George of Podebrad

George of Podebrad

(pôd`yĕbrät), 1420–71, king of Bohemia (1458–71). A Bohemian nobleman, he became leader of the Utraquists, or the moderate Hussites, in the wars between HussitesHussites
, followers of John Huss. After the burning of Huss (1415) and Jerome of Prague (1416), the Hussites continued as a powerful group in Bohemia and Moravia. They drew up (1420) the Four Articles of Prague, demanding freedom of preaching, communion in both kinds (i.e.
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 and Catholics. He seized Prague (1448) during the minority of King Ladislaus VLadislaus V
or Ladislaus Posthumus,
1440–57, king of Hungary (1444–57) and, as Ladislaus I, king of Bohemia (1453–57). Ladislaus, duke of Austria by birth as the posthumous son of Albert of Hapsburg, duke of Austria and German king (see Albert II),
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, was elected (1452) governor by the Bohemian diet, and continued to rule the country after the formal accession (1453) of Ladislaus. His relations with Ladislaus were friendly. In Ladislaus's reign, George ended the anarchy of the interregnum that had preceded Ladislaus's accession, restored the power of the courts, recovered lost crownlands, and secured the recognition of the central government at Prague in the Bohemian dependencies of Moravia, Silesia, and Lusatia. Ladislaus died in 1457, and George was elected king in 1458. Holy Roman Emperor Frederick IIIFrederick III,
1415–93, Holy Roman emperor (1452–93) and German king (1440–93). With his brother Albert VI he inherited the duchies of Styria, Carinthia, and Carniola.
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 invested him with the kingdom in 1459. When in 1462, Pope Pius II abolished the Compactata, by which the Utraquists had been reconciled with the Roman Catholic Church, George promptly declared his loyalty to the Utraquists. An immediate break with Rome was averted through his alliance with France and Poland, and the emperor's intervention delayed papal action. In 1466, however, Pope Paul IIPaul II,
1417–71, pope (1464–71), a Venetian named Pietro Barbo; successor of Pius II. He was a nephew of Eugene IV. A Renaissance pope, he patronized printing, beautified and improved Rome, and collected antiquities.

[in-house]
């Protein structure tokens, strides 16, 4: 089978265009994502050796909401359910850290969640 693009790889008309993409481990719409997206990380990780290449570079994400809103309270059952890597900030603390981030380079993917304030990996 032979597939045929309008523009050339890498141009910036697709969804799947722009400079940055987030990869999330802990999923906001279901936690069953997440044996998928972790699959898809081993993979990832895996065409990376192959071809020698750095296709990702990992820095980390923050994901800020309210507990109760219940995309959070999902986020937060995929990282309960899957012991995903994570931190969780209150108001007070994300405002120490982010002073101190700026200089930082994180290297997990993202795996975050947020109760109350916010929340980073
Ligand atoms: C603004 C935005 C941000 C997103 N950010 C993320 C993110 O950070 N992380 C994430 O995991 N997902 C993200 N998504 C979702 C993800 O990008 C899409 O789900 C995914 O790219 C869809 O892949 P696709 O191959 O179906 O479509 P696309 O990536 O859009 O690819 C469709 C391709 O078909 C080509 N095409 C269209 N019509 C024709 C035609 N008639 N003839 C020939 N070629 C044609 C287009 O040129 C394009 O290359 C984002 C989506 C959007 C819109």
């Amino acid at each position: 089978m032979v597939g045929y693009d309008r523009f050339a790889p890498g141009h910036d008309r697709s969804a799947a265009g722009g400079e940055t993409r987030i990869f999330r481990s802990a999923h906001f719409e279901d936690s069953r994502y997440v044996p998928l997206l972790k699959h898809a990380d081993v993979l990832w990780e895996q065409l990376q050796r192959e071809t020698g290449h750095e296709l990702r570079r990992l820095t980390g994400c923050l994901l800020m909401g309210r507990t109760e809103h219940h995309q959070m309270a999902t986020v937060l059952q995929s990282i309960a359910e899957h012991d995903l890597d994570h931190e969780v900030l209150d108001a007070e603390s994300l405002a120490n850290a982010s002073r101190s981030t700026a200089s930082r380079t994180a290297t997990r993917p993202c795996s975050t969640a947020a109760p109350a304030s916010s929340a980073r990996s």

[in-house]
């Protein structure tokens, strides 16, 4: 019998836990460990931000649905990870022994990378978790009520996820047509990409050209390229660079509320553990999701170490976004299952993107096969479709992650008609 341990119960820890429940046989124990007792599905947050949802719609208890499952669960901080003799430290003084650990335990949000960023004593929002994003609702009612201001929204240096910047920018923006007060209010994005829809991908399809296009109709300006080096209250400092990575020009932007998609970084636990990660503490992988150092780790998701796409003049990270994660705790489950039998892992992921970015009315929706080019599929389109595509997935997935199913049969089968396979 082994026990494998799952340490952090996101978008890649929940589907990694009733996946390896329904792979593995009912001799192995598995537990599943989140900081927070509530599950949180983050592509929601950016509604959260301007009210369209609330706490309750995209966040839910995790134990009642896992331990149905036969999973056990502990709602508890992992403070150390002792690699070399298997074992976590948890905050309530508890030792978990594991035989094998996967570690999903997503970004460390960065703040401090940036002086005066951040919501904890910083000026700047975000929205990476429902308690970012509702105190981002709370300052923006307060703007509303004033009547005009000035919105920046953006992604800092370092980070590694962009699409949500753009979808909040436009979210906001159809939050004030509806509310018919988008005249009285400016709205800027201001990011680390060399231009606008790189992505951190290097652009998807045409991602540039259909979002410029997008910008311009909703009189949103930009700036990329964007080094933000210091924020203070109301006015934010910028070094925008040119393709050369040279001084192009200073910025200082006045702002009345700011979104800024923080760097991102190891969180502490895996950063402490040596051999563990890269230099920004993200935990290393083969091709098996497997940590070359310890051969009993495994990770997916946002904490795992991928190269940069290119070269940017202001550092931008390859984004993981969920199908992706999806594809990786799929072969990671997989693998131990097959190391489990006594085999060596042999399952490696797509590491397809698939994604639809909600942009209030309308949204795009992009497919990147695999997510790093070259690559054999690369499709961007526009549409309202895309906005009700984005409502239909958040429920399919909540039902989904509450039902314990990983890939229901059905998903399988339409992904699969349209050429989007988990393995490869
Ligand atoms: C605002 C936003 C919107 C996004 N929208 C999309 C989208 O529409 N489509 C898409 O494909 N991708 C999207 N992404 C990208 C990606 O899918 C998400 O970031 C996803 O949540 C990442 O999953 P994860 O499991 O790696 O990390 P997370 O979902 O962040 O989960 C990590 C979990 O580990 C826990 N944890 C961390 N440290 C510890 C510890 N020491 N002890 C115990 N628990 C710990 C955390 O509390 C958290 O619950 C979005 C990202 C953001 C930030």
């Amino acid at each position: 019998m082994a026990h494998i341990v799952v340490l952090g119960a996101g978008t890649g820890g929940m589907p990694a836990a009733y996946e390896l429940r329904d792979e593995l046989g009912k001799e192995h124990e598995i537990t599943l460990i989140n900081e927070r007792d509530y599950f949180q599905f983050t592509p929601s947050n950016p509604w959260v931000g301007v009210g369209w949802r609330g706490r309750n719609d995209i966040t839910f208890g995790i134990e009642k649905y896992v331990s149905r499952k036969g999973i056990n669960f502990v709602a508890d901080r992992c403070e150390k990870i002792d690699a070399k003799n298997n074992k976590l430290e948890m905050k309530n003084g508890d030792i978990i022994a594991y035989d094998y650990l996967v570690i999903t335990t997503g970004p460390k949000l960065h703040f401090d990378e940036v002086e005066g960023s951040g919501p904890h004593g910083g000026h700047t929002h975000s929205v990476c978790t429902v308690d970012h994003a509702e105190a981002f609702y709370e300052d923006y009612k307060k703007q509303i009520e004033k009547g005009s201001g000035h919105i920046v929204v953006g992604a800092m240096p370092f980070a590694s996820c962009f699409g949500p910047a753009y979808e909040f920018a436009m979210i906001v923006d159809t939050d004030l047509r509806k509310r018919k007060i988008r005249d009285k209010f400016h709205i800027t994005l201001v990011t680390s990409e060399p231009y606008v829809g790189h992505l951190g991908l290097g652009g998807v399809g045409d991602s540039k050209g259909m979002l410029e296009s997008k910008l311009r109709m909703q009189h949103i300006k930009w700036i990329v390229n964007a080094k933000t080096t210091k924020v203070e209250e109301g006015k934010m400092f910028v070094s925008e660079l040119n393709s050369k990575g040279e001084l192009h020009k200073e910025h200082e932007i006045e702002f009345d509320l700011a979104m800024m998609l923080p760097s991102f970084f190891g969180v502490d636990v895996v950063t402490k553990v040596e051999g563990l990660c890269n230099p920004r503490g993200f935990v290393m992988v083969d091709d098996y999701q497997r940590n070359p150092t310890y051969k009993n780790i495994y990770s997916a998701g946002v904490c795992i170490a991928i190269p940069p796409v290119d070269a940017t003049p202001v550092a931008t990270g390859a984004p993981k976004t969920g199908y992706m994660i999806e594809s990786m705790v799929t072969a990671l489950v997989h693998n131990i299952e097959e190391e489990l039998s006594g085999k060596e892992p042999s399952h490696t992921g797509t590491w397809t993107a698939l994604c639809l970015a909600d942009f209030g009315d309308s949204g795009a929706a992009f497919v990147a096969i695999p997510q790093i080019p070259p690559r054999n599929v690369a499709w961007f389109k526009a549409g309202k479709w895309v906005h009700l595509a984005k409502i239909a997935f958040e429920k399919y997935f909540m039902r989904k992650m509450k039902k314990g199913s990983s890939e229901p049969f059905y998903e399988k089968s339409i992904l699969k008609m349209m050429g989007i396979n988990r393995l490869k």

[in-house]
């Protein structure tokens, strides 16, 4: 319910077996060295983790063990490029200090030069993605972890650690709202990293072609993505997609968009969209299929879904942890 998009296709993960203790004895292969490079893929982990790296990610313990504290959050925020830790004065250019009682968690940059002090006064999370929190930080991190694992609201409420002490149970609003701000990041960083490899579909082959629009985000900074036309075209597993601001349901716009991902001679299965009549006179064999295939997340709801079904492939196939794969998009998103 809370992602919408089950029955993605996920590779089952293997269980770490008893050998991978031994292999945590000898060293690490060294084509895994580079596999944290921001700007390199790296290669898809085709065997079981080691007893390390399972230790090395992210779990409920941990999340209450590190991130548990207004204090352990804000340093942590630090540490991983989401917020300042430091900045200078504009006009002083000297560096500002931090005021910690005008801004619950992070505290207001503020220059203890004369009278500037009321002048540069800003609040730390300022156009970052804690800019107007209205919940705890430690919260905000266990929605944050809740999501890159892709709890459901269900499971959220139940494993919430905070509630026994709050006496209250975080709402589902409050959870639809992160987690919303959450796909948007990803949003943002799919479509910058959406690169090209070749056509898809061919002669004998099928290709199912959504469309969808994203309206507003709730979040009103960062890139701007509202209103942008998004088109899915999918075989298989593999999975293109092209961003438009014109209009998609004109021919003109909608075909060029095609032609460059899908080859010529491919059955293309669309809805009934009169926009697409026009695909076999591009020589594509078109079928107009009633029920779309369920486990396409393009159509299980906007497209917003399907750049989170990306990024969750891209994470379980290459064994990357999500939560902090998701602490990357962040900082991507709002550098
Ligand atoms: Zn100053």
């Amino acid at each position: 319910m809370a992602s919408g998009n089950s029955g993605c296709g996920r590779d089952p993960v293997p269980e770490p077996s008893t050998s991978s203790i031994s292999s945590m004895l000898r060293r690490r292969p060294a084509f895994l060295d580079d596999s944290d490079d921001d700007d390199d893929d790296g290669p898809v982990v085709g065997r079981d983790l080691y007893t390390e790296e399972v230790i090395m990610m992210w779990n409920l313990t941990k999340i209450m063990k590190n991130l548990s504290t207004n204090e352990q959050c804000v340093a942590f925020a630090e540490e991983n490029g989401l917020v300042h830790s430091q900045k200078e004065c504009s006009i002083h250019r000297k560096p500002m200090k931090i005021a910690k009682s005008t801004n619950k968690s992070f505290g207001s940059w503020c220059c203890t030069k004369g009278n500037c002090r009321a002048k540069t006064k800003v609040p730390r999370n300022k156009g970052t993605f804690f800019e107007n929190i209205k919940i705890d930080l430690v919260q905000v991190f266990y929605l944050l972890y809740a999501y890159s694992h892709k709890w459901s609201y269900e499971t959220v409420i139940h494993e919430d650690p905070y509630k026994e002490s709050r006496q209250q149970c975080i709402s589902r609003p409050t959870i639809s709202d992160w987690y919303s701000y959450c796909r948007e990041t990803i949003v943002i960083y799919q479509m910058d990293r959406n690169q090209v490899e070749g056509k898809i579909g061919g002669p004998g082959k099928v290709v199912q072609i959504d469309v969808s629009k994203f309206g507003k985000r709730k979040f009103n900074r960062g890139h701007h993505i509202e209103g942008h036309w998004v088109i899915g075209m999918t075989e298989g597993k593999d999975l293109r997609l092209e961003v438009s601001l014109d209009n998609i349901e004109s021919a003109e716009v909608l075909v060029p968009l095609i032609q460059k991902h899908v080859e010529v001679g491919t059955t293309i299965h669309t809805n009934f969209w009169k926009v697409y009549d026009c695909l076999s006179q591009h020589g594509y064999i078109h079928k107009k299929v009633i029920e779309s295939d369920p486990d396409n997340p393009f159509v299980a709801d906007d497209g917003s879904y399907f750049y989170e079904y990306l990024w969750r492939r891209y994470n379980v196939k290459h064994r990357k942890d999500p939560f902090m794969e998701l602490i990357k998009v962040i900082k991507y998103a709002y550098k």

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 excommunicated George, declared him deposed, and enlisted the aid of the emperor and of Matthias CorvinusMatthias Corvinus
, 1443?–1490, king of Hungary (1458–90) and Bohemia (1478–90), second son of John Hunyadi. He was elected king of Hungary on the death of Ladislaus V. Holy Roman Emperor Frederick III sought to contest the election but recognized him in 1462.
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, king of Hungary, against him. Matthias won Moravia and most of Silesia and Lusatia; in 1469 the Catholic party in Bohemia proclaimed Matthias king. George, at the head of the Utraquists, expelled Matthias. To strengthen his position George had signed a treaty with Casimir IV of Poland, naming Casimir's son as his successor. As a result, Ladislaus II (later, as Uladislaus IIUladislaus II
, Hung. Ulászló II, c.1456–1516, king of Hungary (1490–1516) and, as Ladislaus II, king of Bohemia (1471–1516); son of Casimir IV of Poland.
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, also king of Hungary) became king on George's death. George of Podebrad unsuccessfully proposed a European alliance against the Turks. Bohemia recovered peace and prosperity in his reign, which, however, was marked by the persecution of the Bohemian and the Moravian Brethren, descendants of the more radical Hussites.

Bibliography

See studies by F. G. Heymann (1965) and O. Odlozilik (1965).

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